In the Airbus realm, the African utility sector is dominated by the Airbus/Eurocopter AS350B3 (single-engine light utility model), while EMS/HEMS operators on the continent favor the Airbus H145 (twin-engine light utility) model.
Nevertheless, Maree acknowledges that because of the economics of the region, “operators often settle for the older MBB/Kawasaki BK117” (twin-engine mid-size utility model), some of which have been upgraded with Airwork 850hp engines. Other EMS operators make use of the single-engine Leonardo AW119, he adds.
Though the piston helicopter fleet may be half the size of the turbine fleet in Africa, it actually leads the turbine fleet in terms of hours flown.
For example, the Robinson R44 is widely used for crop spraying, training, or light pipeline works, as well as for leisure travel.
Other industries are served by single-engine turbine units, with an aging fleet of Bell 205’s working the fire seasons, for example.
Light utility and charter are being done by the trustworthy Bell 206 models, and lately by some Robinson R66 single-engine light turbine aircraft, although, according to Maree, the latter is less popular with operators due to its low cycle limit.
And humanitarian missions are prevalent in Africa, with a large number of Russian helicopters operating on the continent.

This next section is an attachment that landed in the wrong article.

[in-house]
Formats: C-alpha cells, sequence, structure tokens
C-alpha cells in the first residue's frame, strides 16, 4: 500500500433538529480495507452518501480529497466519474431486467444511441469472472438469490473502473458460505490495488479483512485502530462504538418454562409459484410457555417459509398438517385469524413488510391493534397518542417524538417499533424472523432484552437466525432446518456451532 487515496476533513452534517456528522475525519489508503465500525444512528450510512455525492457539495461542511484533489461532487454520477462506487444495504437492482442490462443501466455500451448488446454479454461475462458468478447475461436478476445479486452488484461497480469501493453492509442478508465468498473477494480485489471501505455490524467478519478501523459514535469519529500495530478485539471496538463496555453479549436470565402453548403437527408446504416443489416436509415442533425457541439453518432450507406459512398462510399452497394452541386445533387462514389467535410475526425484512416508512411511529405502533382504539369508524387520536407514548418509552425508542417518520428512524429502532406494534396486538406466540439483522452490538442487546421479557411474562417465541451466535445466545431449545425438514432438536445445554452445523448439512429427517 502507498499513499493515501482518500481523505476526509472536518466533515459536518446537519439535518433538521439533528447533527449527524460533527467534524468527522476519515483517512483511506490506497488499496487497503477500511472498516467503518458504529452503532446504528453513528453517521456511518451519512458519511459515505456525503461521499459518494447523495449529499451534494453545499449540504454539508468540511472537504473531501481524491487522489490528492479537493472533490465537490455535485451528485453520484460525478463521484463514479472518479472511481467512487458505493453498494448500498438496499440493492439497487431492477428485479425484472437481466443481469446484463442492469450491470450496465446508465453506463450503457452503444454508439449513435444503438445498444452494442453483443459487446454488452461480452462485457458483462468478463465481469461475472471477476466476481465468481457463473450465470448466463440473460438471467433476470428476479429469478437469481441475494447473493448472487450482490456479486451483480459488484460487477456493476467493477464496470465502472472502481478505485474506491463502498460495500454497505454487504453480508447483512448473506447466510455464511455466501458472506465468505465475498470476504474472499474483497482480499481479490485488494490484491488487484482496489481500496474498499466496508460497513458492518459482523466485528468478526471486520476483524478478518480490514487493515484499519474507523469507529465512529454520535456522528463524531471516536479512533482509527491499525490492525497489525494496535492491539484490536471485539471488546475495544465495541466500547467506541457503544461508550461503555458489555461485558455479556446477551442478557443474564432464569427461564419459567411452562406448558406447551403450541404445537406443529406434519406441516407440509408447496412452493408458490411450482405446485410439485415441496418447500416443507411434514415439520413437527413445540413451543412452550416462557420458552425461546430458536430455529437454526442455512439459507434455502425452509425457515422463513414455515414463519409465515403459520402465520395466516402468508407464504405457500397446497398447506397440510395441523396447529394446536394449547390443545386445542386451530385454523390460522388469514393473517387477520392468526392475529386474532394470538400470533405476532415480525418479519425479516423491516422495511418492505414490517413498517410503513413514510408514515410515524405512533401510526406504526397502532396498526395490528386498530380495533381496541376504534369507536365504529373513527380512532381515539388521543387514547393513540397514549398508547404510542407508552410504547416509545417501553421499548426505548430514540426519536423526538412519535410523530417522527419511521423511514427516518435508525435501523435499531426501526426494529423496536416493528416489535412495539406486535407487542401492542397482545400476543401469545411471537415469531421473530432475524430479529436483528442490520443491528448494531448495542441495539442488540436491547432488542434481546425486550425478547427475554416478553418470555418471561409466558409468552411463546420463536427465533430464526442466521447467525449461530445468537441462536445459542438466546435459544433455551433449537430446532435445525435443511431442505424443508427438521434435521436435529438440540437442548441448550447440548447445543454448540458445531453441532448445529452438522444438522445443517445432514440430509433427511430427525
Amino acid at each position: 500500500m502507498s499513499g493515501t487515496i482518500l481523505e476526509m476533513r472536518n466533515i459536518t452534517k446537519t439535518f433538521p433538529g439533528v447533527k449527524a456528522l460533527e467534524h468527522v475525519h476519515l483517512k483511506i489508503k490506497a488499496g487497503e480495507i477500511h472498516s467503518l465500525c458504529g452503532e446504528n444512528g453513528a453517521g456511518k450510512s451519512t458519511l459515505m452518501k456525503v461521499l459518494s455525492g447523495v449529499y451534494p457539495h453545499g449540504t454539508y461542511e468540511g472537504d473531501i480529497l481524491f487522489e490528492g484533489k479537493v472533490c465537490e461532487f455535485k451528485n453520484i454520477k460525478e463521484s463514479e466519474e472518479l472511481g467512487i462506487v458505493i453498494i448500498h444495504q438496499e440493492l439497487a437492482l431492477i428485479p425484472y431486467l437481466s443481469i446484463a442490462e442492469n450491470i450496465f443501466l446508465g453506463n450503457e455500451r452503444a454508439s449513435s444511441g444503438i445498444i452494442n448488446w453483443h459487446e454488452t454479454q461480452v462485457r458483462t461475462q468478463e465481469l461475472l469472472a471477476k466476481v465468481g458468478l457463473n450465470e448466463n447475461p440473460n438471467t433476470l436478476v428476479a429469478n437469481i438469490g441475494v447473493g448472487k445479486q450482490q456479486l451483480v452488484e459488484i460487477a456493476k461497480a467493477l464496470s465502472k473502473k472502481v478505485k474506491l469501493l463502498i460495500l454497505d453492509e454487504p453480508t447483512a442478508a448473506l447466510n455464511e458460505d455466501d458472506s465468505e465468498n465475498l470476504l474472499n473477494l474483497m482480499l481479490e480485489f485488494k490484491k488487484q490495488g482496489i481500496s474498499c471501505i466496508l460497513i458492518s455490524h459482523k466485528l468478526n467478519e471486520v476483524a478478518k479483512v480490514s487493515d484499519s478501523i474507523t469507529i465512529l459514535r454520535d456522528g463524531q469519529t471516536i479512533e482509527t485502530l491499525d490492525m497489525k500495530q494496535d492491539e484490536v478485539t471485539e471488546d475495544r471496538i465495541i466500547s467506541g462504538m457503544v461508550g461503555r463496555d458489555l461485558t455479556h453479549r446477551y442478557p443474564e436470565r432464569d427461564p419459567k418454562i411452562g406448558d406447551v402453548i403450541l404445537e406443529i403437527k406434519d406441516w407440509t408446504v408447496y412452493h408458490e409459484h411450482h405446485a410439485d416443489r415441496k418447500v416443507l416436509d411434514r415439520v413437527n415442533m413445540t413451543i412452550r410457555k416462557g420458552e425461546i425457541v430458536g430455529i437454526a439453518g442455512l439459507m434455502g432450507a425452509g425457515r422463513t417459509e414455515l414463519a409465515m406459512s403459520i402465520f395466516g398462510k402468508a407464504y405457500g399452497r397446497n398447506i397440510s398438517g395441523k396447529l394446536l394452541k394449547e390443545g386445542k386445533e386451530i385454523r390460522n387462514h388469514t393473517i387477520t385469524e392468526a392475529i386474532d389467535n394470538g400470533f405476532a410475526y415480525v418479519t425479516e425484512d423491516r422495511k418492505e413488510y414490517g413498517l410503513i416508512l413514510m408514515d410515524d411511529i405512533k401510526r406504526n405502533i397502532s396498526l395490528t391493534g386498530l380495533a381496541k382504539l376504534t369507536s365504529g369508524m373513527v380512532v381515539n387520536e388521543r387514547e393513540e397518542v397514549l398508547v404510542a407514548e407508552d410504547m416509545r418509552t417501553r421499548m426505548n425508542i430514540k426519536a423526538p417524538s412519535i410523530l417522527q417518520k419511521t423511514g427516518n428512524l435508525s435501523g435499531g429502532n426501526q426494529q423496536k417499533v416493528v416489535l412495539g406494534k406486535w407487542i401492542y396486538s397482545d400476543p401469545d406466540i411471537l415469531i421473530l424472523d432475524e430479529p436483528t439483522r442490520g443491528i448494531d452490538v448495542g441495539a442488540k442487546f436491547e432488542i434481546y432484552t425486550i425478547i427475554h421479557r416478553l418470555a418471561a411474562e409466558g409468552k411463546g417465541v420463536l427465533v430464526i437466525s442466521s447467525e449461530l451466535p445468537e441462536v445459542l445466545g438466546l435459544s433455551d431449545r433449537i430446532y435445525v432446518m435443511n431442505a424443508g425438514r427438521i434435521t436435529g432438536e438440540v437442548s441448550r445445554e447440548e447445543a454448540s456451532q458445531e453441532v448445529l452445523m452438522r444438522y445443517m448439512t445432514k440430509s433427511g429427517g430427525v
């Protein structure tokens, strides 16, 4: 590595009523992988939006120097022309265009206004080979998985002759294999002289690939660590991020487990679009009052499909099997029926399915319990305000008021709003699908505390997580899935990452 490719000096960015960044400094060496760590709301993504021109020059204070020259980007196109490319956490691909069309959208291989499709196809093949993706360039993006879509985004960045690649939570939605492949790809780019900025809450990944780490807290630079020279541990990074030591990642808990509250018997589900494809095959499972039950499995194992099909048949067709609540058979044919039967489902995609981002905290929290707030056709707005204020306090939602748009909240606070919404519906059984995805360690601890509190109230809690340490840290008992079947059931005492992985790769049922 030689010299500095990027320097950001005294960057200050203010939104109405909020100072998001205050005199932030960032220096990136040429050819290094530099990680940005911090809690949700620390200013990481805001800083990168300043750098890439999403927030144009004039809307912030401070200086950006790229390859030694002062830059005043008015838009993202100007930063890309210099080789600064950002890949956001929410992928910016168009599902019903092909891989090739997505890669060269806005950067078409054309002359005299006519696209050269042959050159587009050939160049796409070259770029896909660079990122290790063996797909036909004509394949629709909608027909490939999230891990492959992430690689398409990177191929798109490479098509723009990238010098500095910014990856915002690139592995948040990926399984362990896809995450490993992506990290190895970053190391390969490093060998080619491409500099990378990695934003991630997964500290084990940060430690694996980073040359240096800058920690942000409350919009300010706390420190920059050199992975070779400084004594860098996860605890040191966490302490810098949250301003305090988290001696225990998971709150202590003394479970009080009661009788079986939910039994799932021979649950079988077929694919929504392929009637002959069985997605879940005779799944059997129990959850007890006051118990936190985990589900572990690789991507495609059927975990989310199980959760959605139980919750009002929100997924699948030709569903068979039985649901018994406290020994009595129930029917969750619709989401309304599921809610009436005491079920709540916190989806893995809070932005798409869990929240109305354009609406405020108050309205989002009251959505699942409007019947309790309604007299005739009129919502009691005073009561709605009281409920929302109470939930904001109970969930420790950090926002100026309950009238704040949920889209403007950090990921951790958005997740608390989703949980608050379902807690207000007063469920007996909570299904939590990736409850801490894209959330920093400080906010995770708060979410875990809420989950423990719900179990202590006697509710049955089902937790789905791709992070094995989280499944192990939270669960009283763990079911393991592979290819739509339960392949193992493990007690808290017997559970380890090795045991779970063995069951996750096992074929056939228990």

“The Russian/Ukrainian conflict will no doubt impact this,” Phillips suggests, “because Russian operators are no longer permitted to operate for Non-Governmental Organizations (NGOs) like the United Nations.”
Meanwhile, with many General Aviation aircraft being sold out of Africa, the same trend is as true for helicopters as for fixed-wing aircraft, Maree notes.
“Kenya used to be a hub for helicopter operators, but unfavorable tax regulations for new imports had caused Airbus to leave the country,” he illustrates. “Today, hardly any helicopters now find their way into the hands of Kenyan owners.”
As with other developing economies, there remains a lack of incentive for the aviation industry in Africa. Stifling bureaucratic procedures to register a new aircraft or company, external volatilities such as fuel prices, and a lack of certified service centers are prime examples of the challenges would-be helicopter owners/operators must overcome.
Ultimately, despite the fact that the most popular turbine helicopter model – the Leonardo AW139 – is a large, expensive machine, costing between $4.2m (pre-owned) up to $12m (new), relatively few brand-new turbine rotorcraft find their way into the African fleet, currently, as compared to some other parts of the world.
As evidenced by JETNET’s data, Africa’s turbine helicopter fleet is disparate, with the top five models accounting for a relatively small portion of the overall fleet on the continent.
With multiple models capable of fulfilling multiple missions, it’s really a matter for many operators to find an appropriate helicopter to fit the budget. And for many operators, that budget favors the pre-owned market.
In contrast, although a much smaller market in terms of manufacturers and models produced, factory-new piston helicopters cost less to acquire than brand-new turbine helicopters. Therefore, it’s perhaps less surprising that JETNET’s piston helicopter data reveals a greater appetite for newer Robinson models within Africa.